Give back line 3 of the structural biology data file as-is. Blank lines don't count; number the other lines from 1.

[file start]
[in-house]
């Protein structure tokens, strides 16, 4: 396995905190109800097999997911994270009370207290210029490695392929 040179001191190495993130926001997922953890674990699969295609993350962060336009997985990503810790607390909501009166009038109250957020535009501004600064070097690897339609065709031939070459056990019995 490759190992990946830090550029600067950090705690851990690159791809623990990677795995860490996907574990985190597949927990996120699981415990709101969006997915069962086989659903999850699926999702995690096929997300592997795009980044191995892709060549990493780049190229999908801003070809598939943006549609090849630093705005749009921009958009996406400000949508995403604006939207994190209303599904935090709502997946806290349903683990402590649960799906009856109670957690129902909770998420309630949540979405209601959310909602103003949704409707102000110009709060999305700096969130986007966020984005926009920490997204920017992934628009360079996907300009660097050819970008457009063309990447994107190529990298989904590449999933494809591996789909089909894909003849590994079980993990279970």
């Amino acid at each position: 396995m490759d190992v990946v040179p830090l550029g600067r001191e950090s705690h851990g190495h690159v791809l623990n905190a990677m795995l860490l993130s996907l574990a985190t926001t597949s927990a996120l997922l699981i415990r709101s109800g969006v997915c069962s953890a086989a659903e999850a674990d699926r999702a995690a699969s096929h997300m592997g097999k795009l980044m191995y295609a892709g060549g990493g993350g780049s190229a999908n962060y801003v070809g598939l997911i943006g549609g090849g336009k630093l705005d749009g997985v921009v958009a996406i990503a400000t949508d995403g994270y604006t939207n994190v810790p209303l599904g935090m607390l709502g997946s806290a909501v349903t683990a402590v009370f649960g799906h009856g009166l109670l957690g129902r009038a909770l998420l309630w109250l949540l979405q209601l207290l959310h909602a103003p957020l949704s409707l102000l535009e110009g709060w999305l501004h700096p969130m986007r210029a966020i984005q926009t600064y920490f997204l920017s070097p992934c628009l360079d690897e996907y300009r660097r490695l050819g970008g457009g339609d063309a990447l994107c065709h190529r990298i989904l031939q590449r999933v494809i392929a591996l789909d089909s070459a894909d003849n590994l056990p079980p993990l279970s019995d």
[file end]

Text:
């Amino acid at each position: 396995m490759d190992v990946v040179p830090l550029g600067r001191e950090s705690h851990g190495h690159v791809l623990n905190a990677m795995l860490l993130s996907l574990a985190t926001t597949s927990a996120l997922l699981i415990r709101s109800g969006v997915c069962s953890a086989a659903e999850a674990d699926r999702a995690a699969s096929h997300m592997g097999k795009l980044m191995y295609a892709g060549g990493g993350g780049s190229a999908n962060y801003v070809g598939l997911i943006g549609g090849g336009k630093l705005d749009g997985v921009v958009a996406i990503a400000t949508d995403g994270y604006t939207n994190v810790p209303l599904g935090m607390l709502g997946s806290a909501v349903t683990a402590v009370f649960g799906h009856g009166l109670l957690g129902r009038a909770l998420l309630w109250l949540l979405q209601l207290l959310h909602a103003p957020l949704s409707l102000l535009e110009g709060w999305l501004h700096p969130m986007r210029a966020i984005q926009t600064y920490f997204l920017s070097p992934c628009l360079d690897e996907y300009r660097r490695l050819g970008g457009g339609d063309a990447l994107c065709h190529r990298i989904l031939q590449r999933v494809i392929a591996l789909d089909s070459a894909d003849n590994l056990p079980p993990l279970s019995d």